3. The game seems a bit like an (even more) abstracted Risk. I propose that retreating into a corner shall henceforth be known as ‘doing an Australia’.

    Risk is a social game and the strategy necessarily entails a lot of game theory. In the absence of other motivation (personal grudges etc) players tend to have a few basic objectives: consolidate a continent, prevent another player from doing the same, or attempt to knock someone out. Advanced strategy tends to be about making yourself look neither strong nor weak enough to invite aggression.

    You note that a predictable AI turns that into a different kind of dynamic. Levels become more like puzzles to be solved. This is sometimes a charge thrown at single player strategy games perjoratively; they are puzzles games in disguise. But a puzzle game with random elements? Inconsistent behaviour? Not to start a war over definitions, but this seems like a contradiction in terms.

    The inability to replay the level to scour for more solutions creates scenarios where the player can only second guess themselves. Was that level really possible? Was it a matter of luck or skill that caused the failure? This seems to be an inevitable source of tension.

    Not that I want to suggest it is a design ‘failure’ or anything. If games are the right length to knock out enough wins in a session and not dwell overmuch on the losses, it might not matter at all.

  4. CA, it’s a curious mix. You can’t predict what’s going to happen but you know it’s clockwork. One of the moves that brings me down is an attempt to weaken a foreign node but not take it down – and sometimes the deterministic random numbers overrun the node. Then I get exposed to much stronger node that was trapped behind it which then blasts through my territory on the next turn.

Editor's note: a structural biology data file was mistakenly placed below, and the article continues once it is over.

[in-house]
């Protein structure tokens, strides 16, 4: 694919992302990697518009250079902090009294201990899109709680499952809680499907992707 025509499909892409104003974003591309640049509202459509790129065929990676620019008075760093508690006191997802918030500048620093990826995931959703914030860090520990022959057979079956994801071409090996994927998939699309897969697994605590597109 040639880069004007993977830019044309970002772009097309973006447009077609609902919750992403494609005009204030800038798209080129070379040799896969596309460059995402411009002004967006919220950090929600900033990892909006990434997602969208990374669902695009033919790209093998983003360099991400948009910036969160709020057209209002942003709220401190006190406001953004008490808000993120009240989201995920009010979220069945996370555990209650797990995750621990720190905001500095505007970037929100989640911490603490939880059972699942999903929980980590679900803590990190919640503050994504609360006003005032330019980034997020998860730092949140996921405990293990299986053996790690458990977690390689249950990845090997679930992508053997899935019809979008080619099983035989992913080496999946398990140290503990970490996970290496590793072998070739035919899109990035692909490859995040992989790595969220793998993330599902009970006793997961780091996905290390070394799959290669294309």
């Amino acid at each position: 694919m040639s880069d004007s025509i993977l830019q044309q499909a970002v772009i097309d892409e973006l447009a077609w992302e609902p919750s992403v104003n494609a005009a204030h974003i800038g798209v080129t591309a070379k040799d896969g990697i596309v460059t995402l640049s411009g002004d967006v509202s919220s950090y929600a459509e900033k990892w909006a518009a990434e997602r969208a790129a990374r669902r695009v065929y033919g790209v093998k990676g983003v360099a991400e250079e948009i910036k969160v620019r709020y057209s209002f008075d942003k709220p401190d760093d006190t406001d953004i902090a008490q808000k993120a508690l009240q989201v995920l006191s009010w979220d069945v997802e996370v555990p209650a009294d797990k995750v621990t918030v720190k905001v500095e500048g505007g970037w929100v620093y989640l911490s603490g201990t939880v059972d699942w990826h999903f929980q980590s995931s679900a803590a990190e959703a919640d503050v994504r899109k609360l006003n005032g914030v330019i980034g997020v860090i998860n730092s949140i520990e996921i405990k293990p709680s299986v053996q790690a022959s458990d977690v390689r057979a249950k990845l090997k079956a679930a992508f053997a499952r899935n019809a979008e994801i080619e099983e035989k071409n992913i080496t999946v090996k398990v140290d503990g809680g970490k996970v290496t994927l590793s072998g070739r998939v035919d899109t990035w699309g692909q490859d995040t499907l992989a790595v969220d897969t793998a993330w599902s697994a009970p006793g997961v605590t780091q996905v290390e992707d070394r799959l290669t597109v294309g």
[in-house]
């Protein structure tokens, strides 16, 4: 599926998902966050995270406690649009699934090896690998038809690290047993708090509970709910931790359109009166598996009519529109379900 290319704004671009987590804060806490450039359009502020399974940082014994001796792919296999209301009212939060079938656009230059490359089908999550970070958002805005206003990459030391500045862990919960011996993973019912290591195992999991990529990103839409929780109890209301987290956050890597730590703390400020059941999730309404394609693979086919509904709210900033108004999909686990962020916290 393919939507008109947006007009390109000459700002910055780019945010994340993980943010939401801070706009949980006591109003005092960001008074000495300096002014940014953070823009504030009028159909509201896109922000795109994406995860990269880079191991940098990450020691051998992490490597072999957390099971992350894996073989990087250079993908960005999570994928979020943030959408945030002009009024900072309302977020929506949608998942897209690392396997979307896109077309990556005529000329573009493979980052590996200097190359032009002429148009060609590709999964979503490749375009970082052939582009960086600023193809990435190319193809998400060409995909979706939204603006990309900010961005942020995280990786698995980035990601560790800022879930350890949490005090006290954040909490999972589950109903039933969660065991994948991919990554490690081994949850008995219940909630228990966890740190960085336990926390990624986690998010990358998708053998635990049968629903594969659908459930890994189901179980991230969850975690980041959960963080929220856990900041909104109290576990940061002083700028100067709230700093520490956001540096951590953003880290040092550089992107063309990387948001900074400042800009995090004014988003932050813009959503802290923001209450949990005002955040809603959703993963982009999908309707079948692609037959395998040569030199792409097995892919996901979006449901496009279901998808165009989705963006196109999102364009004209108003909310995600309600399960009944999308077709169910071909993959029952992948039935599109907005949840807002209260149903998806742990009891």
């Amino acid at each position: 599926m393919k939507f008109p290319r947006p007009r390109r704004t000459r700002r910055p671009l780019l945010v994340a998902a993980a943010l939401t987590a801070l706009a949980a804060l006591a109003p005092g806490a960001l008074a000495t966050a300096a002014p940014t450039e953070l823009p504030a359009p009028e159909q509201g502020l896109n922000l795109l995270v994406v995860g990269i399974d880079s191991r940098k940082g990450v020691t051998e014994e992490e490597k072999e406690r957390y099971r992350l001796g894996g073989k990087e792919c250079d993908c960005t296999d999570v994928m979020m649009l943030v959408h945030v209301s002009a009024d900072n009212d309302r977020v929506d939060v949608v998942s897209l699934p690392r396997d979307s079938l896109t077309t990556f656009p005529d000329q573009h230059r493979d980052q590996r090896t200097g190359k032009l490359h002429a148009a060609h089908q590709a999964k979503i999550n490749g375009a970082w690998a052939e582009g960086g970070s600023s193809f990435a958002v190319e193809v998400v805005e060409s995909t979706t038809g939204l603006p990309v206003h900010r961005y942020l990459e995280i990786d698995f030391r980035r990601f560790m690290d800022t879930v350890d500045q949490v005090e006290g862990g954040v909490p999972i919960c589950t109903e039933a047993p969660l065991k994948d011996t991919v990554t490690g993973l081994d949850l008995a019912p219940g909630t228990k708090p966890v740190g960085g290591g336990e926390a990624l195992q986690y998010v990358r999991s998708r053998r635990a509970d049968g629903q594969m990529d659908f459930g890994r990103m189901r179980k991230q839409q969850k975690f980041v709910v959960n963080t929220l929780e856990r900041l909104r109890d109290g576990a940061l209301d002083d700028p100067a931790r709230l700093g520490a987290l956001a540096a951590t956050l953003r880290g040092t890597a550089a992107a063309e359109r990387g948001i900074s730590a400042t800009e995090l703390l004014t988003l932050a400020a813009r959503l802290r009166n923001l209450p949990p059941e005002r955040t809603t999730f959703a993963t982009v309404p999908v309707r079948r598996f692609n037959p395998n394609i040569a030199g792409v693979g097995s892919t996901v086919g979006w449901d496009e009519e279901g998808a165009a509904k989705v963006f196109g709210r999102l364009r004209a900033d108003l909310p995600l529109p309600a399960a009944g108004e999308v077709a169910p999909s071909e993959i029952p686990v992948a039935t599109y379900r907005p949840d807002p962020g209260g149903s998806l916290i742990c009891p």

This just happened to me – I had Australia’d quite safely but this small unexpected overreach began a decline which seemed impossible to stop. Turn upon turn the blue AI kept digging through my nodes. But I created an opening for another AI to do some damage against blue while I consolidated around five last-ditch nodes.

    I won and it felt like a victory that was only possible because I didn’t give up (lord knows I’ve quit a number of games in anger) and chose to reduce the risk in my actions.

    Most of the time it is about risks even though I’m pretty sure there are difficult scenarios which can only be won because the dice are in your favour at the right sticky moments.

    Bring such a short game means it’s easy to dismiss the tricky levels and try again. There’s always a win around the corner.

    But the point about it becoming a puzzle – the idea that you’ve found the Perfect Strategy – only applies if you’re winning most of the games (even if randomness is involved). If you’re not, you have to ask the question whether the game has “unfair” levels that are impossible to strategise properly or whether you have more to learn.

    Apparently a good Network Wars player has a success rate of around 75%. I hate this statistic because it only brings self-doubt to the table.

    My current 100 game average is 50%.

  5. Very interesting. I understand that strategy games are a broad church, and not always strictly perfect-information or strictly deterministic. Indeed, some designers (Sirlin et al) would insist on some mechanisms of this nature to keep a game from being solvable. Poker is indisputably a strategy game, so is Blood Bowl. I guess so is Solitaire if you play by the more difficult rules (no recycling the deck, nultiple draw etc).

    As regards puzzles, it’s even more interesting. If I follow correctly, we’re talking at one step removed – the meta-puzzle of developing a strategy that gives a consistently better-than-a-coin-flip result, after which you can retire from the field.

    This also reminds me of Sirlin, who in his Playing to Win essays contended that it was possible to be Good at rock-paper-scissors, i.e. devise a strategy that improved success above what most people would be the ceiling of 1-in-3. To this day I find this hard to swallow on an intuitive level, even allowing for the existence of RPS tournaments that have had multiple time winners.